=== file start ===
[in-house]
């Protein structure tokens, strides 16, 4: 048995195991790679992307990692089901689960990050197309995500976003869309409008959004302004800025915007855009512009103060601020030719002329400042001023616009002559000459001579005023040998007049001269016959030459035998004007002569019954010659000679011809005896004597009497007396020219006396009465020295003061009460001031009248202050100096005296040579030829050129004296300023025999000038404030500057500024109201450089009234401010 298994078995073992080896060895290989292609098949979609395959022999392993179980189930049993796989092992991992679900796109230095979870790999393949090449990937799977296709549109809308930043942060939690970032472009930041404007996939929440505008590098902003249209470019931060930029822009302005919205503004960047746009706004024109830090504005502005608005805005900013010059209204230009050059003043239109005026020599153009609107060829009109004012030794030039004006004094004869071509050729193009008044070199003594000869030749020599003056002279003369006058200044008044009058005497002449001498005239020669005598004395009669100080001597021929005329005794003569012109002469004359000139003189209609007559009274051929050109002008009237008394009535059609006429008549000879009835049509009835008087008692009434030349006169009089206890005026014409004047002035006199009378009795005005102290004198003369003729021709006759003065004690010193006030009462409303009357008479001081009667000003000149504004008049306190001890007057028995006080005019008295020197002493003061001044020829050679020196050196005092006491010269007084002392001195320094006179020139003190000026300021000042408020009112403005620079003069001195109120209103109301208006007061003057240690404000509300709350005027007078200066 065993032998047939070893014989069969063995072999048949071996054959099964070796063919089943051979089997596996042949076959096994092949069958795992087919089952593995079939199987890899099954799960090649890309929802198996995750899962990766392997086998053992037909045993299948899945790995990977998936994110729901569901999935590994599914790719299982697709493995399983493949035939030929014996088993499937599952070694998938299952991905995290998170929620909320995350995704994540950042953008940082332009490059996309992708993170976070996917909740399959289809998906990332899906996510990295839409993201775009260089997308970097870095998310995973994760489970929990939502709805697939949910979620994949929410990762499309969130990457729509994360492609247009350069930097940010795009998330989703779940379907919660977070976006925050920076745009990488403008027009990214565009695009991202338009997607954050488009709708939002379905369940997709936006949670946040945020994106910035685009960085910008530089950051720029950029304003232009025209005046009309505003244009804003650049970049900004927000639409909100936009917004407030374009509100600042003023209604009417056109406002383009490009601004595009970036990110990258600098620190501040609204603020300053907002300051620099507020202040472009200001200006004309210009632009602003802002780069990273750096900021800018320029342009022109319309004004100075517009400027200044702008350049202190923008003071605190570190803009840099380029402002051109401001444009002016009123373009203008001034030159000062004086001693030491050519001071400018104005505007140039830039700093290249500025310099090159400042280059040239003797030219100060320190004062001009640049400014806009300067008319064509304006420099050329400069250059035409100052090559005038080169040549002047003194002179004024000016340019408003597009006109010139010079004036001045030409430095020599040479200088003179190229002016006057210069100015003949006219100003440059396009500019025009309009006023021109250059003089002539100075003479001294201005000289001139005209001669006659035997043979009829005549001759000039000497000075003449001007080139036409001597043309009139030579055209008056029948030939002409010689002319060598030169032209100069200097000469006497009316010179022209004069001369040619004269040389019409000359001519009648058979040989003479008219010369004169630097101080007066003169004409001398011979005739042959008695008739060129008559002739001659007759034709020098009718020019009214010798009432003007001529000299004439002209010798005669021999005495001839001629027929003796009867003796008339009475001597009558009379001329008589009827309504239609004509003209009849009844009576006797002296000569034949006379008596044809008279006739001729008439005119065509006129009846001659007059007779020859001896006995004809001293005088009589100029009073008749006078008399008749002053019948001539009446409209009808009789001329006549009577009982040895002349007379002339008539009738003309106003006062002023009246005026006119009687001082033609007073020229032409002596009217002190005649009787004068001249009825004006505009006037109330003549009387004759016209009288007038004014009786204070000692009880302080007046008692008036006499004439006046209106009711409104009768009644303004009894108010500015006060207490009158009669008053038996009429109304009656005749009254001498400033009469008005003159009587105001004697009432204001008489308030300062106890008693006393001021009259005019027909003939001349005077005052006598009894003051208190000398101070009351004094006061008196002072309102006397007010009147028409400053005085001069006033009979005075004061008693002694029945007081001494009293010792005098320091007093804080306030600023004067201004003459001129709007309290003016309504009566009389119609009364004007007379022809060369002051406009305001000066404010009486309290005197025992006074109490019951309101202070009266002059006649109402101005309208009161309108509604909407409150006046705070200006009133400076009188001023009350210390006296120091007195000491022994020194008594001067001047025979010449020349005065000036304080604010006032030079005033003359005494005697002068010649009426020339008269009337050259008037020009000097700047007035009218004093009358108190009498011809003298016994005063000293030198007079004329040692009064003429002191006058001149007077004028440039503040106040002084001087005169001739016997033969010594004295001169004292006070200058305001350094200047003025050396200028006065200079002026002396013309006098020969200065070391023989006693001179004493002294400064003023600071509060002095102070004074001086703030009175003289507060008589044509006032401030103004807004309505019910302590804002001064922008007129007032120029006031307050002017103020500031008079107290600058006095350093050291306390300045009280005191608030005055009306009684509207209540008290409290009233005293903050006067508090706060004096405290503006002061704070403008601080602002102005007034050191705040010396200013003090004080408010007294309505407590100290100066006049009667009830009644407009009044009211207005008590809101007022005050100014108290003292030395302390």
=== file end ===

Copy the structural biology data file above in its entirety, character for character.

[in-house]
């Protein structure tokens, strides 16, 4: 048995195991790679992307990692089901689960990050197309995500976003869309409008959004302004800025915007855009512009103060601020030719002329400042001023616009002559000459001579005023040998007049001269016959030459035998004007002569019954010659000679011809005896004597009497007396020219006396009465020295003061009460001031009248202050100096005296040579030829050129004296300023025999000038404030500057500024109201450089009234401010 298994078995073992080896060895290989292609098949979609395959022999392993179980189930049993796989092992991992679900796109230095979870790999393949090449990937799977296709549109809308930043942060939690970032472009930041404007996939929440505008590098902003249209470019931060930029822009302005919205503004960047746009706004024109830090504005502005608005805005900013010059209204230009050059003043239109005026020599153009609107060829009109004012030794030039004006004094004869071509050729193009008044070199003594000869030749020599003056002279003369006058200044008044009058005497002449001498005239020669005598004395009669100080001597021929005329005794003569012109002469004359000139003189209609007559009274051929050109002008009237008394009535059609006429008549000879009835049509009835008087008692009434030349006169009089206890005026014409004047002035006199009378009795005005102290004198003369003729021709006759003065004690010193006030009462409303009357008479001081009667000003000149504004008049306190001890007057028995006080005019008295020197002493003061001044020829050679020196050196005092006491010269007084002392001195320094006179020139003190000026300021000042408020009112403005620079003069001195109120209103109301208006007061003057240690404000509300709350005027007078200066 065993032998047939070893014989069969063995072999048949071996054959099964070796063919089943051979089997596996042949076959096994092949069958795992087919089952593995079939199987890899099954799960090649890309929802198996995750899962990766392997086998053992037909045993299948899945790995990977998936994110729901569901999935590994599914790719299982697709493995399983493949035939030929014996088993499937599952070694998938299952991905995290998170929620909320995350995704994540950042953008940082332009490059996309992708993170976070996917909740399959289809998906990332899906996510990295839409993201775009260089997308970097870095998310995973994760489970929990939502709805697939949910979620994949929410990762499309969130990457729509994360492609247009350069930097940010795009998330989703779940379907919660977070976006925050920076745009990488403008027009990214565009695009991202338009997607954050488009709708939002379905369940997709936006949670946040945020994106910035685009960085910008530089950051720029950029304003232009025209005046009309505003244009804003650049970049900004927000639409909100936009917004407030374009509100600042003023209604009417056109406002383009490009601004595009970036990110990258600098620190501040609204603020300053907002300051620099507020202040472009200001200006004309210009632009602003802002780069990273750096900021800018320029342009022109319309004004100075517009400027200044702008350049202190923008003071605190570190803009840099380029402002051109401001444009002016009123373009203008001034030159000062004086001693030491050519001071400018104005505007140039830039700093290249500025310099090159400042280059040239003797030219100060320190004062001009640049400014806009300067008319064509304006420099050329400069250059035409100052090559005038080169040549002047003194002179004024000016340019408003597009006109010139010079004036001045030409430095020599040479200088003179190229002016006057210069100015003949006219100003440059396009500019025009309009006023021109250059003089002539100075003479001294201005000289001139005209001669006659035997043979009829005549001759000039000497000075003449001007080139036409001597043309009139030579055209008056029948030939002409010689002319060598030169032209100069200097000469006497009316010179022209004069001369040619004269040389019409000359001519009648058979040989003479008219010369004169630097101080007066003169004409001398011979005739042959008695008739060129008559002739001659007759034709020098009718020019009214010798009432003007001529000299004439002209010798005669021999005495001839001629027929003796009867003796008339009475001597009558009379001329008589009827309504239609004509003209009849009844009576006797002296000569034949006379008596044809008279006739001729008439005119065509006129009846001659007059007779020859001896006995004809001293005088009589100029009073008749006078008399008749002053019948001539009446409209009808009789001329006549009577009982040895002349007379002339008539009738003309106003006062002023009246005026006119009687001082033609007073020229032409002596009217002190005649009787004068001249009825004006505009006037109330003549009387004759016209009288007038004014009786204070000692009880302080007046008692008036006499004439006046209106009711409104009768009644303004009894108010500015006060207490009158009669008053038996009429109304009656005749009254001498400033009469008005003159009587105001004697009432204001008489308030300062106890008693006393001021009259005019027909003939001349005077005052006598009894003051208190000398101070009351004094006061008196002072309102006397007010009147028409400053005085001069006033009979005075004061008693002694029945007081001494009293010792005098320091007093804080306030600023004067201004003459001129709007309290003016309504009566009389119609009364004007007379022809060369002051406009305001000066404010009486309290005197025992006074109490019951309101202070009266002059006649109402101005309208009161309108509604909407409150006046705070200006009133400076009188001023009350210390006296120091007195000491022994020194008594001067001047025979010449020349005065000036304080604010006032030079005033003359005494005697002068010649009426020339008269009337050259008037020009000097700047007035009218004093009358108190009498011809003298016994005063000293030198007079004329040692009064003429002191006058001149007077004028440039503040106040002084001087005169001739016997033969010594004295001169004292006070200058305001350094200047003025050396200028006065200079002026002396013309006098020969200065070391023989006693001179004493002294400064003023600071509060002095102070004074001086703030009175003289507060008589044509006032401030103004807004309505019910302590804002001064922008007129007032120029006031307050002017103020500031008079107290600058006095350093050291306390300045009280005191608030005055009306009684509207209540008290409290009233005293903050006067508090706060004096405290503006002061704070403008601080602002102005007034050191705040010396200013003090004080408010007294309505407590100290100066006049009667009830009644407009009044009211207005008590809101007022005050100014108290003292030395302390």